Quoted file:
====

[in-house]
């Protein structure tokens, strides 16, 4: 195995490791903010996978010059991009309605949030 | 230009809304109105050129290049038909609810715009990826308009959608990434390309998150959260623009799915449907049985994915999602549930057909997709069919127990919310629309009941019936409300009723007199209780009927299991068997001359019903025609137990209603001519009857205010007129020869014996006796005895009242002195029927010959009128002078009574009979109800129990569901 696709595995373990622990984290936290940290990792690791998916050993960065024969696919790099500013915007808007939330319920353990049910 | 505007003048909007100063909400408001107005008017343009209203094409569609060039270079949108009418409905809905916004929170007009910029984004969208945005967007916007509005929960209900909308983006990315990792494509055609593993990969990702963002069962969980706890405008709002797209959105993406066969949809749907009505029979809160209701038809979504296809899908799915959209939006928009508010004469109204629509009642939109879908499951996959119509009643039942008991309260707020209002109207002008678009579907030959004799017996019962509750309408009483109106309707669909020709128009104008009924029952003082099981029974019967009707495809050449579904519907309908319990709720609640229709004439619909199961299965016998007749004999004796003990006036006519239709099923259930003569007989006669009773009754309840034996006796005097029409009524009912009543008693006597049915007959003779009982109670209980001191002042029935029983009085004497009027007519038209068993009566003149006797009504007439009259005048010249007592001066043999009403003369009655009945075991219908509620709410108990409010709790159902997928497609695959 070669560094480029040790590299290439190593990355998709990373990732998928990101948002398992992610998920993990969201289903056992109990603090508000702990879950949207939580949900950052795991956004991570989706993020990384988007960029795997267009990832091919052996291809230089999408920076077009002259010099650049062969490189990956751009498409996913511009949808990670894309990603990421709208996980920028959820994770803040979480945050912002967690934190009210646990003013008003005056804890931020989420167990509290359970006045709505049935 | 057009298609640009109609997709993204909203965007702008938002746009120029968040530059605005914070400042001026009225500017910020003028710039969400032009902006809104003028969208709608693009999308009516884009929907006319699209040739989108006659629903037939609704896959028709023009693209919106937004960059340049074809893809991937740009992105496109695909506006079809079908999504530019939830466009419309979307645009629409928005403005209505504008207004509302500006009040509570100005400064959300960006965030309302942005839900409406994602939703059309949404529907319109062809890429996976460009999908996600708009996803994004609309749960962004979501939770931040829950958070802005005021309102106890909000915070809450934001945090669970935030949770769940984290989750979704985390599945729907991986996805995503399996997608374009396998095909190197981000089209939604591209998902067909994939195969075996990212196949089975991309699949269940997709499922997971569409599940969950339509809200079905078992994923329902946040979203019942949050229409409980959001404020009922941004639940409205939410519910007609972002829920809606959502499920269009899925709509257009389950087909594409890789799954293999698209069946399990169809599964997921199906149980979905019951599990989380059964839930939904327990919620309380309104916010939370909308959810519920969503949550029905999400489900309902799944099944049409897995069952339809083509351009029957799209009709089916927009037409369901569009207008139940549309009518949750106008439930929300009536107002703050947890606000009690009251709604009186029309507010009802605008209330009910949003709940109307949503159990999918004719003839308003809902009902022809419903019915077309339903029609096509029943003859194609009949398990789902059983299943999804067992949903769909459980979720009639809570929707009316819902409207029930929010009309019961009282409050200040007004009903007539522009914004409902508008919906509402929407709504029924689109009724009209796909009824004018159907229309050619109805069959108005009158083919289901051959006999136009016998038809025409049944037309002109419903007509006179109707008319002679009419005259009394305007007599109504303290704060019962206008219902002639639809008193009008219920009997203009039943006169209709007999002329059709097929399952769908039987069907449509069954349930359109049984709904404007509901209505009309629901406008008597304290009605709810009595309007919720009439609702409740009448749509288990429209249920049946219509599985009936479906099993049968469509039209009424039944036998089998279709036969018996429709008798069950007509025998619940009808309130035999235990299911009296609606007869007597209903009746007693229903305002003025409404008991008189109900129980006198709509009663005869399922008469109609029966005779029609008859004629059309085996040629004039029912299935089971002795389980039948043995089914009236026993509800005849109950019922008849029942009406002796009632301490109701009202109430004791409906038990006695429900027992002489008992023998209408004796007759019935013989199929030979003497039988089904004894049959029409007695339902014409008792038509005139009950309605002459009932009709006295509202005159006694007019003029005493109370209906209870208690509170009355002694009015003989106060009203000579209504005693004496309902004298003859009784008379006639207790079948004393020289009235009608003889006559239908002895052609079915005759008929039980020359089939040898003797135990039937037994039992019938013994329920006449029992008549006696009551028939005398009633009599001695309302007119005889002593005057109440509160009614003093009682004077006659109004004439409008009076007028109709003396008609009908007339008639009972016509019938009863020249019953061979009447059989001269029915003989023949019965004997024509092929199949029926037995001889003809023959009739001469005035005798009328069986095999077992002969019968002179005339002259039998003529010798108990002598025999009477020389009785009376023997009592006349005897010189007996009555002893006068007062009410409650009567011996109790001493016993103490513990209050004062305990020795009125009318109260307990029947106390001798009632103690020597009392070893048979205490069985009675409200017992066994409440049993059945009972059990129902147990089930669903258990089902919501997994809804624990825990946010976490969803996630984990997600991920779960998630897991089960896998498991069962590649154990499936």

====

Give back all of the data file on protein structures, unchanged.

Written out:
[in-house]
């Protein structure tokens, strides 16, 4: 195995490791903010996978010059991009309605949030 | 230009809304109105050129290049038909609810715009990826308009959608990434390309998150959260623009799915449907049985994915999602549930057909997709069919127990919310629309009941019936409300009723007199209780009927299991068997001359019903025609137990209603001519009857205010007129020869014996006796005895009242002195029927010959009128002078009574009979109800129990569901 696709595995373990622990984290936290940290990792690791998916050993960065024969696919790099500013915007808007939330319920353990049910 | 505007003048909007100063909400408001107005008017343009209203094409569609060039270079949108009418409905809905916004929170007009910029984004969208945005967007916007509005929960209900909308983006990315990792494509055609593993990969990702963002069962969980706890405008709002797209959105993406066969949809749907009505029979809160209701038809979504296809899908799915959209939006928009508010004469109204629509009642939109879908499951996959119509009643039942008991309260707020209002109207002008678009579907030959004799017996019962509750309408009483109106309707669909020709128009104008009924029952003082099981029974019967009707495809050449579904519907309908319990709720609640229709004439619909199961299965016998007749004999004796003990006036006519239709099923259930003569007989006669009773009754309840034996006796005097029409009524009912009543008693006597049915007959003779009982109670209980001191002042029935029983009085004497009027007519038209068993009566003149006797009504007439009259005048010249007592001066043999009403003369009655009945075991219908509620709410108990409010709790159902997928497609695959 070669560094480029040790590299290439190593990355998709990373990732998928990101948002398992992610998920993990969201289903056992109990603090508000702990879950949207939580949900950052795991956004991570989706993020990384988007960029795997267009990832091919052996291809230089999408920076077009002259010099650049062969490189990956751009498409996913511009949808990670894309990603990421709208996980920028959820994770803040979480945050912002967690934190009210646990003013008003005056804890931020989420167990509290359970006045709505049935 | 057009298609640009109609997709993204909203965007702008938002746009120029968040530059605005914070400042001026009225500017910020003028710039969400032009902006809104003028969208709608693009999308009516884009929907006319699209040739989108006659629903037939609704896959028709023009693209919106937004960059340049074809893809991937740009992105496109695909506006079809079908999504530019939830466009419309979307645009629409928005403005209505504008207004509302500006009040509570100005400064959300960006965030309302942005839900409406994602939703059309949404529907319109062809890429996976460009999908996600708009996803994004609309749960962004979501939770931040829950958070802005005021309102106890909000915070809450934001945090669970935030949770769940984290989750979704985390599945729907991986996805995503399996997608374009396998095909190197981000089209939604591209998902067909994939195969075996990212196949089975991309699949269940997709499922997971569409599940969950339509809200079905078992994923329902946040979203019942949050229409409980959001404020009922941004639940409205939410519910007609972002829920809606959502499920269009899925709509257009389950087909594409890789799954293999698209069946399990169809599964997921199906149980979905019951599990989380059964839930939904327990919620309380309104916010939370909308959810519920969503949550029905999400489900309902799944099944049409897995069952339809083509351009029957799209009709089916927009037409369901569009207008139940549309009518949750106008439930929300009536107002703050947890606000009690009251709604009186029309507010009802605008209330009910949003709940109307949503159990999918004719003839308003809902009902022809419903019915077309339903029609096509029943003859194609009949398990789902059983299943999804067992949903769909459980979720009639809570929707009316819902409207029930929010009309019961009282409050200040007004009903007539522009914004409902508008919906509402929407709504029924689109009724009209796909009824004018159907229309050619109805069959108005009158083919289901051959006999136009016998038809025409049944037309002109419903007509006179109707008319002679009419005259009394305007007599109504303290704060019962206008219902002639639809008193009008219920009997203009039943006169209709007999002329059709097929399952769908039987069907449509069954349930359109049984709904404007509901209505009309629901406008008597304290009605709810009595309007919720009439609702409740009448749509288990429209249920049946219509599985009936479906099993049968469509039209009424039944036998089998279709036969018996429709008798069950007509025998619940009808309130035999235990299911009296609606007869007597209903009746007693229903305002003025409404008991008189109900129980006198709509009663005869399922008469109609029966005779029609008859004629059309085996040629004039029912299935089971002795389980039948043995089914009236026993509800005849109950019922008849029942009406002796009632301490109701009202109430004791409906038990006695429900027992002489008992023998209408004796007759019935013989199929030979003497039988089904004894049959029409007695339902014409008792038509005139009950309605002459009932009709006295509202005159006694007019003029005493109370209906209870208690509170009355002694009015003989106060009203000579209504005693004496309902004298003859009784008379006639207790079948004393020289009235009608003889006559239908002895052609079915005759008929039980020359089939040898003797135990039937037994039992019938013994329920006449029992008549006696009551028939005398009633009599001695309302007119005889002593005057109440509160009614003093009682004077006659109004004439409008009076007028109709003396008609009908007339008639009972016509019938009863020249019953061979009447059989001269029915003989023949019965004997024509092929199949029926037995001889003809023959009739001469005035005798009328069986095999077992002969019968002179005339002259039998003529010798108990002598025999009477020389009785009376023997009592006349005897010189007996009555002893006068007062009410409650009567011996109790001493016993103490513990209050004062305990020795009125009318109260307990029947106390001798009632103690020597009392070893048979205490069985009675409200017992066994409440049993059945009972059990129902147990089930669903258990089902919501997994809804624990825990946010976490969803996630984990997600991920779960998630897991089960896998498991069962590649154990499936």